Tuesday, March 13, 2012

India’s Second Independence?

When 39-year old Akhilesh Yadav became the Chief Minister of Uttar Pradesh for the first time, and 85-year old Parkash Singh Badal became Chief Minister of Punjab for the 5th time, what was there in common? Nothing much, except that Indian politics is as complex as its colours of Holi, during which time the election results had come?

After all, Akhilesh is young enough to be the grandson of Badal, isn’t it?

But there indeed is a pattern emerging. This election has sounded the death knell of national political parties, like it has never happened before.

Now, regional party Chief Ministers govern in 9 Indian states, which is one state above what India’s second-largest national party, BJP, is governing with its own CMs.

But BJP is definitely not the biggest loser in this elections. The deadliest blow has been to Congress itself, whose list of governed states are more made up by some of the smallest states in the country like Arunachal Pradesh, Assam, Kerala, Manipur, Meghalaya, & Mizoram.

In fact, apart from Andhra Pradesh, Haryana, Maharashtra, Rajasthan, & NCT-Delhi, the largest national party of India is wielding little influence among India’s largest populations.

The situation facing BJP is equally bad. Apart from states like Gujarat, Himachal Pradesh, Madhya Pradesh, & Karnataka, BJP CMs govern over lightweight states like Chhattisgarh, Goa, Jharkhand, Uttarakhand.

Though both Congress and BJP tend to show-off their state-level coalitions that are governing in a few of the states, nobody misses their weak positions vis-à-vis their strong partners like Mamata Banerjee and Naveen Patnaik in such states.

Now compare the kind of states that regional party chief ministers are governing. They control India’s most populous state, 3rd most populous state, 4th most populous state, 7th most populous state, 11th most populous state, and 15th most populous state. They are Uttar Pradesh, Bihar, West Bengal, Tamilnadu, Orissa, & Punjab, respectively.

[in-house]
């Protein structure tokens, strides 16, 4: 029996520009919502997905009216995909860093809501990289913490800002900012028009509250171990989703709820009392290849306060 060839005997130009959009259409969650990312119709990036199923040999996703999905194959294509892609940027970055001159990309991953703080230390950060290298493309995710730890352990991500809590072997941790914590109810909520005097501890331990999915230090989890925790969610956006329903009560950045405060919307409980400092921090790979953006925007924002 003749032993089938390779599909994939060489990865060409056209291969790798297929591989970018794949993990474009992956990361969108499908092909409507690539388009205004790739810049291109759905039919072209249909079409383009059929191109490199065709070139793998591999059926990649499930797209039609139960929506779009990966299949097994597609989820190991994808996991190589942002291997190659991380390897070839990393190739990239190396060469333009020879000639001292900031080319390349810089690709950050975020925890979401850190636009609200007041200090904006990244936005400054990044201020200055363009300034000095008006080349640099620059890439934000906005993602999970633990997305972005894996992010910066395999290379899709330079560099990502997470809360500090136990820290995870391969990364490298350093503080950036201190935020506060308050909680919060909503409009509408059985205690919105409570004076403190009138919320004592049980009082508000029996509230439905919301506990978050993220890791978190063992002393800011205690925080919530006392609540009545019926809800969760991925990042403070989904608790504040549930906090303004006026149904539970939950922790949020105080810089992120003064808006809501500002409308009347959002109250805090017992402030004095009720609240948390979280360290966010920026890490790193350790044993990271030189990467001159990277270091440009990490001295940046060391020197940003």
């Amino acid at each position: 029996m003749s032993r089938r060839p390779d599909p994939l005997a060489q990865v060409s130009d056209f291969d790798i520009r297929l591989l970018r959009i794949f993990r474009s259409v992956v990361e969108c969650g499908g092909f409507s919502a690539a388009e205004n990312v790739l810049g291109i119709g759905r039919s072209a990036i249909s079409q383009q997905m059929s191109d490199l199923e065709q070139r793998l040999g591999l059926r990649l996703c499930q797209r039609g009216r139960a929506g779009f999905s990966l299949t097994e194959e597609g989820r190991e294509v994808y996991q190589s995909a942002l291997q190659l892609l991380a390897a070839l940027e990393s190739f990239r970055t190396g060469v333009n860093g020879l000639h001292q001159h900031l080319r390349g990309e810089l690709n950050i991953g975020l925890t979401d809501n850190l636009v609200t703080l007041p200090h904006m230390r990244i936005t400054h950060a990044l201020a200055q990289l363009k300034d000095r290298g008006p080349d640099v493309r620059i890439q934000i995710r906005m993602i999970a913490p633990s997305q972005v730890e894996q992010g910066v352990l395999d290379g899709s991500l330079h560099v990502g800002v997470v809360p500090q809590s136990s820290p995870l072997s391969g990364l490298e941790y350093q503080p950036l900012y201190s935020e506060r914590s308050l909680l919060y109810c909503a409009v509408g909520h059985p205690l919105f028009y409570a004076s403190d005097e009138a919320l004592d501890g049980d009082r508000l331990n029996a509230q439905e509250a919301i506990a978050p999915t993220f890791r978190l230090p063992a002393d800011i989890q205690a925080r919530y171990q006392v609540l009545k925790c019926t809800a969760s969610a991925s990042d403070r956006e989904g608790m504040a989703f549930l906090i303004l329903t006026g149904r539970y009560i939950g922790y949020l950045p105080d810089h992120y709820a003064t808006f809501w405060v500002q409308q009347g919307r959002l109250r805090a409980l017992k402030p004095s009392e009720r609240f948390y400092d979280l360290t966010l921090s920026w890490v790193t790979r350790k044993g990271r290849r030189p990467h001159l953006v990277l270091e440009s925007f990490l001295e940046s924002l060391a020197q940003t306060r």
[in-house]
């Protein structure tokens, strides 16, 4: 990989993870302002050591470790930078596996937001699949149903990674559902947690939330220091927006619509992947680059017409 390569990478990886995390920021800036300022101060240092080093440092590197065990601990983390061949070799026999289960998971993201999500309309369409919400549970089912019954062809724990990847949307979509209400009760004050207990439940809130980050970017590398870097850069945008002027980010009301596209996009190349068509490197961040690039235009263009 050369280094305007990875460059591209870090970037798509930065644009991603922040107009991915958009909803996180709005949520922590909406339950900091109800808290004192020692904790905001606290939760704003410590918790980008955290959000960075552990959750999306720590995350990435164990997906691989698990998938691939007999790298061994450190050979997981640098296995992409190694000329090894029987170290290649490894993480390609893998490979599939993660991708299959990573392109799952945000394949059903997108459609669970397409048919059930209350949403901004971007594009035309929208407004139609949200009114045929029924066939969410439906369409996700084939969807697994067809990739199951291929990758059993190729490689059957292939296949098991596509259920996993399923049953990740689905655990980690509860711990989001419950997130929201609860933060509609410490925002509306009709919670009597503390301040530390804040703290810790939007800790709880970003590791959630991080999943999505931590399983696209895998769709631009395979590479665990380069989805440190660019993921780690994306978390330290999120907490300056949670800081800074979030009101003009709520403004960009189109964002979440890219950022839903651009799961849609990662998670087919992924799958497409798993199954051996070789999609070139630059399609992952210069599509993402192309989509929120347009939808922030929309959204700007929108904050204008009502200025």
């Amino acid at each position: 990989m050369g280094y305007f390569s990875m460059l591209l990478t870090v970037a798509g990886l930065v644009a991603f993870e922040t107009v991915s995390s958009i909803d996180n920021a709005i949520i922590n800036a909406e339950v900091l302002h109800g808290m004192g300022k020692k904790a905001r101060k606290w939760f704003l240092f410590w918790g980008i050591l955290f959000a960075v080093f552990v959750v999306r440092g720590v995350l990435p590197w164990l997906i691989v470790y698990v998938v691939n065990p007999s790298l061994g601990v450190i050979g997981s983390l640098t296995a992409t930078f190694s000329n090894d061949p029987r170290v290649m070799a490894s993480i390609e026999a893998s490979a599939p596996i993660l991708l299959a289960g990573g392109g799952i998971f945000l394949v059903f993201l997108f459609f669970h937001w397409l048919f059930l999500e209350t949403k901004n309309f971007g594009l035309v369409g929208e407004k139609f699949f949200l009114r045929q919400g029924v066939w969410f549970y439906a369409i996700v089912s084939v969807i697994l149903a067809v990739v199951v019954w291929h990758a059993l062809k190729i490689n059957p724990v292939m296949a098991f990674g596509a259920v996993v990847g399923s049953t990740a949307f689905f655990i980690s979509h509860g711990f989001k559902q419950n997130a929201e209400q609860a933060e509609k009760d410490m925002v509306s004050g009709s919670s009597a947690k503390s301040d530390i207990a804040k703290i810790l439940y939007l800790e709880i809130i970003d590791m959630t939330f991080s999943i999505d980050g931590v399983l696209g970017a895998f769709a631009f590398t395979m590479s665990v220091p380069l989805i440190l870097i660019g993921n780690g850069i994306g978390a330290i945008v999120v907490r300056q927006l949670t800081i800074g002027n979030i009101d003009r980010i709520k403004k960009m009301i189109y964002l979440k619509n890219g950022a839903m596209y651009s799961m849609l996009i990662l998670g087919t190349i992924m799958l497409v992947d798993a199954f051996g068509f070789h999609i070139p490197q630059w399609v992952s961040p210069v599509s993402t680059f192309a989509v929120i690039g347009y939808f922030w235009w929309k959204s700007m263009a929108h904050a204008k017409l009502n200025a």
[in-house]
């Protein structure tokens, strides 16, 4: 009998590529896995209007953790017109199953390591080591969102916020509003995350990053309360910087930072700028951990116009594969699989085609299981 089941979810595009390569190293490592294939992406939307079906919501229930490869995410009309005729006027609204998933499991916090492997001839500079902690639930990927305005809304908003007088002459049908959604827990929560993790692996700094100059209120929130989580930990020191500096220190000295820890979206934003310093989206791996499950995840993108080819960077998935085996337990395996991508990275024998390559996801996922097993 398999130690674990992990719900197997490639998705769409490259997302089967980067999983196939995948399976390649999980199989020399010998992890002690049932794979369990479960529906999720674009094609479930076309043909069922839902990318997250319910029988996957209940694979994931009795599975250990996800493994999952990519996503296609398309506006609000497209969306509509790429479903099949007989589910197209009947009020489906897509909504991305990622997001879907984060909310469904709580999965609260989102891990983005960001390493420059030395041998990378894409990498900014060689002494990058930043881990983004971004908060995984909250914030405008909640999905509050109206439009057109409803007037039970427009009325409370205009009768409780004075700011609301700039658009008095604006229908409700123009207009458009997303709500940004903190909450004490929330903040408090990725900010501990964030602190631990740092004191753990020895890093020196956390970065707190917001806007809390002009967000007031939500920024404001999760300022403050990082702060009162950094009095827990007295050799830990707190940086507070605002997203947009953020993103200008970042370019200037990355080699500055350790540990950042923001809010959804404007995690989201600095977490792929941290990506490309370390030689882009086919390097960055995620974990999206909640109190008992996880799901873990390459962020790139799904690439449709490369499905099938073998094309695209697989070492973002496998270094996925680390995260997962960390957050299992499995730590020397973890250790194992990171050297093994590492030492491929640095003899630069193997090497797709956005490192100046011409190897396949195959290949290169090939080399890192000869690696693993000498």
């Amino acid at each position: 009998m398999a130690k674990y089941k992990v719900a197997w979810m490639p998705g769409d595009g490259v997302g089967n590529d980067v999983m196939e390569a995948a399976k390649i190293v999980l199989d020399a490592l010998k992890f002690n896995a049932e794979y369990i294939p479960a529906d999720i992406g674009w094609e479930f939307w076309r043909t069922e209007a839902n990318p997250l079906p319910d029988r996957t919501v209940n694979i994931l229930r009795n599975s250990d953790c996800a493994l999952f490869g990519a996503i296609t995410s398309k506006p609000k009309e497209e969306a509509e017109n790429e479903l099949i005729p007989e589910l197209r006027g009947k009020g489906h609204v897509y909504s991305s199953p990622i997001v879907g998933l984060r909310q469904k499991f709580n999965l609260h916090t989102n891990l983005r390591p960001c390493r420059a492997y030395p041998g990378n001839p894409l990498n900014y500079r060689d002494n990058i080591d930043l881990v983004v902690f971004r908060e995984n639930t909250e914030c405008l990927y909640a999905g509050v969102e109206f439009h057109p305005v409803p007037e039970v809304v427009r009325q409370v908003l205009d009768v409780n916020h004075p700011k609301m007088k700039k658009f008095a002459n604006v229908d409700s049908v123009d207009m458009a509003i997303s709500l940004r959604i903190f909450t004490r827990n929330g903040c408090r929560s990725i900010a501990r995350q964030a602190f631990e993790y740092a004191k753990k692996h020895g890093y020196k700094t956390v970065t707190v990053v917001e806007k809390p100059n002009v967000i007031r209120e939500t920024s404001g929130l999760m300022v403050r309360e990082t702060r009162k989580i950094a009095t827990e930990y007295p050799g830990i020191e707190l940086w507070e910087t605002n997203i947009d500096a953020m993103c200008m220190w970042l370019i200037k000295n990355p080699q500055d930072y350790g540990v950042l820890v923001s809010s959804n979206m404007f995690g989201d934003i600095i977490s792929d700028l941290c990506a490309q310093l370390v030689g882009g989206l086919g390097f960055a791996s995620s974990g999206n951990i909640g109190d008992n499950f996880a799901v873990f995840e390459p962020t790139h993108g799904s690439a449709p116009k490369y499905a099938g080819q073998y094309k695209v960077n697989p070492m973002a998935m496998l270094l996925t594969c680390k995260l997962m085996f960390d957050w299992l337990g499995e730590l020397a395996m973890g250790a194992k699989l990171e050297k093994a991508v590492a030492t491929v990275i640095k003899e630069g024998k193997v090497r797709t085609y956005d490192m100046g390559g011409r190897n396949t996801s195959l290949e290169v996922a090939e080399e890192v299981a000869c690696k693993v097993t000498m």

To understand this in perspective, the smallest among these, Punjab, has a population which is higher than the aggregate population of six smaller states governed by Congress or BJP CMs - that is Uttarakhand, Meghalaya, Manipur, Goa, Arunachal Pradesh, and Mizoram.

In other words, an overwhelming majority of India is moving towards regional parties.

Yet, Congress is getting a disproportionate percentage of power across India, thanks to the indifference exhibited by BJP as well as capable leaders like Nitish Kumar, to topple the government at centre.

But don’t expect that to remain for long. Real power has this characteristic of not going unrecognized for long. The powerful will naturally start exercising their capabilities soon.

Or has it already started? If Congress thought that Mamata Banerjee’s uniquely demanding nature was a one-off phenomenon, it is time it got itself ready for a new Mulayam Singh Yadav.

Proving that forsaking the UP throne in favour of his son, was no fatherly benevolence, but just to focus more on the New Delhi throne for himself, Mulayam has already announced that it is time for a fourth front, made up by these powerful regional parties.

The name may be unnecessary, as the third-front has already proven to be on ventilator, with leadership lying with nationally marginalised outfits like the Left Front.

Nitish Kumar or Naveen Patnaik may be timid, but don’t expect any level of timidity from Mulayam, when it comes to taking over New Delhi. He very well knows that the coming months, and the next Lok Sabha elections - the earlier it is the better - is his best and probably last chance to stake a claim to rule India, backed by powerful regional leaders like himself.

Another hallmark of some of these regional leaders is their ‘Sorry’ plank. While Jaya and Akhilesh have stormed to power, by repeatedly apologizing before their electorates for earlier follies, while for others like Nitish Kumar and Naveen Patnaik, serious allegations of corruption or mis-governance are yet to surface. While Akhilesh was instrumental in dumping elements like Amar Singh, Jaya has been prompt in discarding power centres like Sasikala.

For the nation, it may well prove to be a second independence. Because almost all these regional leaders - be it Mamata, Jaya, Nitish or Naveen - are sharply focused on developing their states - which is increasingly covering most of the Indian population. Expect more regional party chief ministers to emerge in the coming years, if not months.

It will be a fitting finale to the arrogance exhibited by the country’s national parties like Congress and BJP, and namesake ones like CPI-M.

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